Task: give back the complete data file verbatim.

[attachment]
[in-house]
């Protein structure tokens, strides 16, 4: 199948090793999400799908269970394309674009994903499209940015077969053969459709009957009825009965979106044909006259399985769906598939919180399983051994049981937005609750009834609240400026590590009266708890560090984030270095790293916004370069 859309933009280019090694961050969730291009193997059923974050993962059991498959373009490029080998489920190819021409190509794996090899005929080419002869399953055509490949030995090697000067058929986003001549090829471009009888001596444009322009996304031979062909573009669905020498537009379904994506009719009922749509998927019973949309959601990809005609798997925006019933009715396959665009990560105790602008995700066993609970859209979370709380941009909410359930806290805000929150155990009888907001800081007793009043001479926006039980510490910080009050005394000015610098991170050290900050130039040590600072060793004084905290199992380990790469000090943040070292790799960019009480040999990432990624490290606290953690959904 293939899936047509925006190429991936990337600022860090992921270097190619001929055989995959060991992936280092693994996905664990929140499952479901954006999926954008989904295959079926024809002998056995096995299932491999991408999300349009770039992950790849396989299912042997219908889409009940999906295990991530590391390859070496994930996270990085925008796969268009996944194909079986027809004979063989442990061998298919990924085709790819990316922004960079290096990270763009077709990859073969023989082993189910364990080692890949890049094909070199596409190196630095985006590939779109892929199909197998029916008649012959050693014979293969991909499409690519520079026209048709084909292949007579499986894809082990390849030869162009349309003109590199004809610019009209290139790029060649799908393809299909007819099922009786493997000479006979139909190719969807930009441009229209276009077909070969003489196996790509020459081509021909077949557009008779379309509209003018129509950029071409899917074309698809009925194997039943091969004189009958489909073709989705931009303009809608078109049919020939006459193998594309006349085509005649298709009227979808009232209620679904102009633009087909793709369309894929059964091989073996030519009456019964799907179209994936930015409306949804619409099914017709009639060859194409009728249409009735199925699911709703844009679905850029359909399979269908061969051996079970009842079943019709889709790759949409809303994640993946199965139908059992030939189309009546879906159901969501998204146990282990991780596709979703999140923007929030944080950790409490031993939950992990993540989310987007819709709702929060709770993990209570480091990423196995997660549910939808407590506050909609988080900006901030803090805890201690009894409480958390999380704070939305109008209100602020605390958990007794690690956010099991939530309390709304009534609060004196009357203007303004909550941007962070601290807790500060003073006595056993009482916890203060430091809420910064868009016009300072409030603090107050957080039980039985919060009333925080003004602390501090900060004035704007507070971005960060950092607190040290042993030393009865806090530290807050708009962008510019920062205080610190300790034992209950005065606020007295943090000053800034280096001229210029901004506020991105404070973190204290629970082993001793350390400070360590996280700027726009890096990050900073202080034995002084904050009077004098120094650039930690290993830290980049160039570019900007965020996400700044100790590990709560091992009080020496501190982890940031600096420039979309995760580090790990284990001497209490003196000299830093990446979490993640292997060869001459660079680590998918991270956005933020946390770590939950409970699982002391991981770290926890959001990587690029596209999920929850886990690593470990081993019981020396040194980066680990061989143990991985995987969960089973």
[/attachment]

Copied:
[in-house]
């Protein structure tokens, strides 16, 4: 199948090793999400799908269970394309674009994903499209940015077969053969459709009957009825009965979106044909006259399985769906598939919180399983051994049981937005609750009834609240400026590590009266708890560090984030270095790293916004370069 859309933009280019090694961050969730291009193997059923974050993962059991498959373009490029080998489920190819021409190509794996090899005929080419002869399953055509490949030995090697000067058929986003001549090829471009009888001596444009322009996304031979062909573009669905020498537009379904994506009719009922749509998927019973949309959601990809005609798997925006019933009715396959665009990560105790602008995700066993609970859209979370709380941009909410359930806290805000929150155990009888907001800081007793009043001479926006039980510490910080009050005394000015610098991170050290900050130039040590600072060793004084905290199992380990790469000090943040070292790799960019009480040999990432990624490290606290953690959904 293939899936047509925006190429991936990337600022860090992921270097190619001929055989995959060991992936280092693994996905664990929140499952479901954006999926954008989904295959079926024809002998056995096995299932491999991408999300349009770039992950790849396989299912042997219908889409009940999906295990991530590391390859070496994930996270990085925008796969268009996944194909079986027809004979063989442990061998298919990924085709790819990316922004960079290096990270763009077709990859073969023989082993189910364990080692890949890049094909070199596409190196630095985006590939779109892929199909197998029916008649012959050693014979293969991909499409690519520079026209048709084909292949007579499986894809082990390849030869162009349309003109590199004809610019009209290139790029060649799908393809299909007819099922009786493997000479006979139909190719969807930009441009229209276009077909070969003489196996790509020459081509021909077949557009008779379309509209003018129509950029071409899917074309698809009925194997039943091969004189009958489909073709989705931009303009809608078109049919020939006459193998594309006349085509005649298709009227979808009232209620679904102009633009087909793709369309894929059964091989073996030519009456019964799907179209994936930015409306949804619409099914017709009639060859194409009728249409009735199925699911709703844009679905850029359909399979269908061969051996079970009842079943019709889709790759949409809303994640993946199965139908059992030939189309009546879906159901969501998204146990282990991780596709979703999140923007929030944080950790409490031993939950992990993540989310987007819709709702929060709770993990209570480091990423196995997660549910939808407590506050909609988080900006901030803090805890201690009894409480958390999380704070939305109008209100602020605390958990007794690690956010099991939530309390709304009534609060004196009357203007303004909550941007962070601290807790500060003073006595056993009482916890203060430091809420910064868009016009300072409030603090107050957080039980039985919060009333925080003004602390501090900060004035704007507070971005960060950092607190040290042993030393009865806090530290807050708009962008510019920062205080610190300790034992209950005065606020007295943090000053800034280096001229210029901004506020991105404070973190204290629970082993001793350390400070360590996280700027726009890096990050900073202080034995002084904050009077004098120094650039930690290993830290980049160039570019900007965020996400700044100790590990709560091992009080020496501190982890940031600096420039979309995760580090790990284990001497209490003196000299830093990446979490993640292997060869001459660079680590998918991270956005933020946390770590939950409970699982002391991981770290926890959001990587690029596209999920929850886990690593470990081993019981020396040194980066680990061989143990991985995987969960089973």